WASHINGTON: “On the future battlefield, if you stay in one place longer than two or three hours, you will be dead,” Army Chief of Staff Gen. Mark Milley says. “That obviously places demands on human endurance.”
With units in constant motion far from friendly forces, “being surrounded will become the norm,” continues Milley. There will no clear front line, no secure supply lines, no big bases like Bagram or Camp Victory with chow halls, air-conditioning, and showers. With enemy drones and sensors constantly on the hunt for targets, there won’t even be time for four hours’ unbroken sleep. So, says Milley, “being seriously miserable every single minute of every day will have to become a way of life.”
Milley has warned before that “we are on the cusp of a fundamental change in the character of ground warfare.” (The nature of war remains eternally brutal and chaotic). But yesterday at the Association of the US Army’s annual Eisenhower Luncheon, the notoriously blunt general laid out his vision of future combat in more and grimmer detail than I’d ever heard — detail that suggests he’s informed by an intensifying program of secret wargames.
Milley envisions the Army destroying enemy sensors, air defenses, and land-based anti-ship missiles to open paths for the rest of the joint force. “Land-based forces now are going to have to penetrate denied areas to facilitate air and naval forces,” Milley said. “This is exact opposite of what we have done for the last 70 years, where air and naval forces have enabled ground forces.”
Soldiers will fight with everything from rifles and tanks to electronic jammers, computer viruses, and long-range missiles striking targets on the land, in the air, and even at sea. “The Army — yes, the Army — we’re going to sink ships,” Milley said, “(and) dominate the airspace above our units from enemy air and missile attack.”
This new approach is being driven, Milley, Deputy Defense Secretary Bob Work, and other Pentagon leaders say, by the spread of once uniquely American advantages to adversaries around the world: long-range precision-guided missiles, linked by wireless networks to long-range sensors — such as drones and satellites — that provide targeting data. In sufficient density, and backed by more conventional weapons such as mines, warships, jets, and tanks, these threats create an Anti-Access/Area Denial (A2/AD) zone that US forces enter at high risk. The emerging consensus among the services, most clearly stated in the Army’s new Multi-Domain Battle concept, calls for prying open A2/AD networks with simultaneous, coordinated attacks against every possible weak point in all domains — land, sea, air, space, cyberspace, and the electromagnetic spectrum.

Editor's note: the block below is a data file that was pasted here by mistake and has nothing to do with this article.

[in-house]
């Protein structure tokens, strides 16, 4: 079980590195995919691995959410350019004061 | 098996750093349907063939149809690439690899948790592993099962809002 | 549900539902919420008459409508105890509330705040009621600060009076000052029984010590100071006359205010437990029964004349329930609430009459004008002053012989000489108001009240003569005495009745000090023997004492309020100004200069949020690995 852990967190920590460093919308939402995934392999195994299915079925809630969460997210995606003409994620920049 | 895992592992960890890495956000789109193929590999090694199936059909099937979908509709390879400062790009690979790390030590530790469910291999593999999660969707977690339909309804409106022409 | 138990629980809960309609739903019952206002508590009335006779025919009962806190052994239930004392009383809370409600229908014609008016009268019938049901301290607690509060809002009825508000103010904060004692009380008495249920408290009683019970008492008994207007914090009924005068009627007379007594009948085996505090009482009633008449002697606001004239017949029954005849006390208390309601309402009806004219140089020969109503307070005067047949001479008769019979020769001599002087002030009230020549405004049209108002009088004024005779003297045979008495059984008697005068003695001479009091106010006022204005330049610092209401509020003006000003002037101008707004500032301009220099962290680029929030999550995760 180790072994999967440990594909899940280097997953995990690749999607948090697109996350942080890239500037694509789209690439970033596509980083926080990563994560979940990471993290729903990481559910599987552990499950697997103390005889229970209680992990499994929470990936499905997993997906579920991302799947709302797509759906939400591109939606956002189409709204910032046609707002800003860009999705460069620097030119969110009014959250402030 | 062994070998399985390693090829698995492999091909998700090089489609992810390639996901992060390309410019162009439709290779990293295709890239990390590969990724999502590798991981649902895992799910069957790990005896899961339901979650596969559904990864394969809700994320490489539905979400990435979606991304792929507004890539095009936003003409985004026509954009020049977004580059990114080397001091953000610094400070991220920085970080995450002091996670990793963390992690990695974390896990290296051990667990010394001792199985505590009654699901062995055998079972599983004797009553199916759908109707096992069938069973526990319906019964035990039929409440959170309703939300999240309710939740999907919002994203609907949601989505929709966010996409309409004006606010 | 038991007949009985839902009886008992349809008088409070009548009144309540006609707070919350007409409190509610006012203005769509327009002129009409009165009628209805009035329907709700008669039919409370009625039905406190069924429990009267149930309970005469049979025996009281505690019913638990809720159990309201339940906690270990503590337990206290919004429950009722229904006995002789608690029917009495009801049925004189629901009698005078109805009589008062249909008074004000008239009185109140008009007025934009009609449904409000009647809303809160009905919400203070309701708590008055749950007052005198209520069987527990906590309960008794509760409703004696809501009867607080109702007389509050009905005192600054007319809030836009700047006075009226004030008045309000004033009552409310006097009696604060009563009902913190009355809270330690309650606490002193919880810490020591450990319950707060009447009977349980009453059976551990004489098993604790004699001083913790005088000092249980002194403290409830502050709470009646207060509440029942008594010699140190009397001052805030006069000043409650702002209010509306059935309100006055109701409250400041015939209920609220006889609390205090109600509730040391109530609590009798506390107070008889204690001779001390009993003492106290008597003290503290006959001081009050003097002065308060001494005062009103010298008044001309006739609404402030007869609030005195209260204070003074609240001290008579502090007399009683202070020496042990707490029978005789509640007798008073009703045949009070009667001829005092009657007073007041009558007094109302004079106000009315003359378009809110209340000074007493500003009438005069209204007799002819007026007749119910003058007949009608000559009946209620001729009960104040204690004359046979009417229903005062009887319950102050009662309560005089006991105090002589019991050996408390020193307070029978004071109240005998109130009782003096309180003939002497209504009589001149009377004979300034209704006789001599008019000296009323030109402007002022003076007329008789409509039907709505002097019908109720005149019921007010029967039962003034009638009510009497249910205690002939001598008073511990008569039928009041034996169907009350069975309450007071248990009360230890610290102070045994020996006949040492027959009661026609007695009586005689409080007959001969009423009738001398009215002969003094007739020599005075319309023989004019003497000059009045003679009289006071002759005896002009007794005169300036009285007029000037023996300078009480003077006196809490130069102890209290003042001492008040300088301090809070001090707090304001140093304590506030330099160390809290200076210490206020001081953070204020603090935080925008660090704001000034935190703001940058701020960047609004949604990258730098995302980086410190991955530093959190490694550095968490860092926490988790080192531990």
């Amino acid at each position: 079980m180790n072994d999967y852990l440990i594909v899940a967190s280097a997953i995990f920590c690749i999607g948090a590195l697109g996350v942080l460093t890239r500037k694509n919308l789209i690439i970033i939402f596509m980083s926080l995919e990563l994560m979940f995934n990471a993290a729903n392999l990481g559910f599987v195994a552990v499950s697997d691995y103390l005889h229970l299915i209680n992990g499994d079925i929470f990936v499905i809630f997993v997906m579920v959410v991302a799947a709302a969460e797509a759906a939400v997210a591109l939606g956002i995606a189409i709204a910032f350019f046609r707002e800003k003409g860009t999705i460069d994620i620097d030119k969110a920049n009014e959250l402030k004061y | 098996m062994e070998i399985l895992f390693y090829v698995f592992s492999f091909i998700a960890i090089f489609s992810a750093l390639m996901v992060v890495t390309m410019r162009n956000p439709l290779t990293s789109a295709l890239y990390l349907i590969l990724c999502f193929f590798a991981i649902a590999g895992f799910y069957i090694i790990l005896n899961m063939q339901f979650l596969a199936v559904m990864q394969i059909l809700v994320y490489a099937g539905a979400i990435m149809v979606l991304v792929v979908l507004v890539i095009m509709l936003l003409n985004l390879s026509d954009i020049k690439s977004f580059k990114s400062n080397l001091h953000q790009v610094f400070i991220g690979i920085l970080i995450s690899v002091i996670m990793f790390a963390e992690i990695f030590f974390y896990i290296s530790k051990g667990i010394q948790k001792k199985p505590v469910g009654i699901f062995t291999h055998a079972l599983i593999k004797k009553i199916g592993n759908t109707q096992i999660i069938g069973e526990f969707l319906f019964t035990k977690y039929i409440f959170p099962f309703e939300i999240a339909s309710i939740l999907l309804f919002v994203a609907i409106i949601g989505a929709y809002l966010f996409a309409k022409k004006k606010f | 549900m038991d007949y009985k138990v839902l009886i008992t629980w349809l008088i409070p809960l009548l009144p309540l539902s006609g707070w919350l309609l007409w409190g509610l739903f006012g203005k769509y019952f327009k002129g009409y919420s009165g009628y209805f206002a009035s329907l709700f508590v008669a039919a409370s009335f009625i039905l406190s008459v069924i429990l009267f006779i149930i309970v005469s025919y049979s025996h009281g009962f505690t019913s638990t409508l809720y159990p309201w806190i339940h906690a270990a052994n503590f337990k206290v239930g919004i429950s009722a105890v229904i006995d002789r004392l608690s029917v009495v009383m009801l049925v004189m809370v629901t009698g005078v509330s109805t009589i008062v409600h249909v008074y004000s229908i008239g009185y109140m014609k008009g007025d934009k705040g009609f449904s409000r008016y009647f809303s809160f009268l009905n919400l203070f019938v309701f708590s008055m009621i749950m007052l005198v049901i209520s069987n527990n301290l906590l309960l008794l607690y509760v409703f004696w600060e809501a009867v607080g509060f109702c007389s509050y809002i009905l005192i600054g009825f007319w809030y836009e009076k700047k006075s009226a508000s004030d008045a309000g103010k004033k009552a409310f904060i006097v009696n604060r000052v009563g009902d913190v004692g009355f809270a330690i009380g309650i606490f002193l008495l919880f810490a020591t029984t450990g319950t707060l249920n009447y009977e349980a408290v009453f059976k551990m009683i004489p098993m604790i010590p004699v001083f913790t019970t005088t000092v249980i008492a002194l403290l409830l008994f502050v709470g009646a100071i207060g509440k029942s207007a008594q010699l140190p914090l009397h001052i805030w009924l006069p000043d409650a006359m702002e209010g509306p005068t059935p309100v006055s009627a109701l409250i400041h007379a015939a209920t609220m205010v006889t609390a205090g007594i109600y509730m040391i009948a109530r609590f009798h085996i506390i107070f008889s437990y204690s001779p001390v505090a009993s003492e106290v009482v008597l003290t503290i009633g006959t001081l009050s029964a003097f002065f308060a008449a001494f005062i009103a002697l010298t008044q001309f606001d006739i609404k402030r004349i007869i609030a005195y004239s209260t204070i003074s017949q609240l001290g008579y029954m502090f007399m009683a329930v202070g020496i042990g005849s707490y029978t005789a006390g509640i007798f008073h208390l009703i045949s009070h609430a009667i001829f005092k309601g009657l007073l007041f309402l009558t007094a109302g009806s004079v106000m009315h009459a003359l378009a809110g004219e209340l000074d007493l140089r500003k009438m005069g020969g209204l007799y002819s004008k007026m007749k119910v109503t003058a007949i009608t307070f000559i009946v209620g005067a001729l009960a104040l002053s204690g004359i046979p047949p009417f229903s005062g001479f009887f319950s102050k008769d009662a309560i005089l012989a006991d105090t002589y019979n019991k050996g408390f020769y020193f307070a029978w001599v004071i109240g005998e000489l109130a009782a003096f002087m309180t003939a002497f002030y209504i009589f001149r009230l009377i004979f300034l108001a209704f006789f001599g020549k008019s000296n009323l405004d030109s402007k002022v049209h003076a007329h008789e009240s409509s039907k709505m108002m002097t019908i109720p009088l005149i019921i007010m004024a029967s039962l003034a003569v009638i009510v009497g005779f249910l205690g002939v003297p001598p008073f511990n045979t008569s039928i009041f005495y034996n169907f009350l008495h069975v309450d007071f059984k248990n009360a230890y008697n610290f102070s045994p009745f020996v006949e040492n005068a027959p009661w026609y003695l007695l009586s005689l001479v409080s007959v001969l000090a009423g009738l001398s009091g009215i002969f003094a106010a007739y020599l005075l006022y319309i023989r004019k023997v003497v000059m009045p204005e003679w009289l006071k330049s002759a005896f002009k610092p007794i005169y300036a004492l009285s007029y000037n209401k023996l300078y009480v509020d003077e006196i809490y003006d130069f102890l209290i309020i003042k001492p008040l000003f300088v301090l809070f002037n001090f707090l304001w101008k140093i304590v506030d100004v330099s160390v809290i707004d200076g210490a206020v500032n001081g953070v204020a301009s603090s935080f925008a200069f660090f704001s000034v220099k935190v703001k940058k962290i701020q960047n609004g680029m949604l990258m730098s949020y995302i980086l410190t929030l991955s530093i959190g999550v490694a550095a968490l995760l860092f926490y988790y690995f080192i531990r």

Even with all this, soldiers will struggle “just to survive” on a battlefield more lethal than anything we’ve seen “since at least World War II,” said Milley. To avoid being detected and targeted by precision weapons, soldiers — and Marines and even ships — must split into small units and keep either on the move or under cover. Static bases will be sitting ducks, and supply convoys will be so dangerous that they might be entirely automated, so units will be largely on their own, purifying their own water and 3D-printing spare parts for broken gear.
Not only will units often be cut off physically, Milley said, but electronically as well. At times combat troops will be able to access satellite data, upload reports to their superiors, and call in precision strikes from Army missile batteries, Air Force planes, or Navy warships hundreds of miles away. At other times, however, thanks to hostile jamming and hacking, the airwaves will go dead and the screens will go dark — but soldiers can’t hole up and wait for orders. Initiative, always an American strength, will take on a new importance.
“Our most valuable asset, our most significant asymmetric advantage inherent in the American military and the United States Army: We come from a society of improvisers, a society of innovators, tinkerers, problem-solvers, techno-savvy at early age, and independence of action comes natural to all Americans,” Milley declared. Army training and professional military education needs to foster this initiative, not suppress it, he said.
In fact, the Chief of Staff said, in a remark sure to rile older soldiers, we need to inculcate “the willingness to disobey specific orders” when battlefield realities change and there’s no time or functioning channel to consult superiors — and that’s going to happen a lot.
“War tends to slaughter the sacred cows,” Milley warned. “It’s better to slaughter our sacred cows ourselves rather than to lose a war.”
Hard as this is, “we’re the United States Army and we don’t shrink from tall orders,” Milley promised. “In the end, we will win.”
The coming change is comparable to that between the 19th century and World War I, said Milley: from signal flags to radios, from rifled muskets to machineguns, from horses to tanks, from hot-air balloons to fighter planes. The world didn’t handle this transition too well last time, Milley said. Let’s try to do better this time.
In 1914, “nations and empires marched off to their destruction, blind, blind to the changes in war,” said Milley. “Let us commit to not march into that abyss, blind to the changes. Let us commit for once, once in our history, to not be unprepared for that first battle.”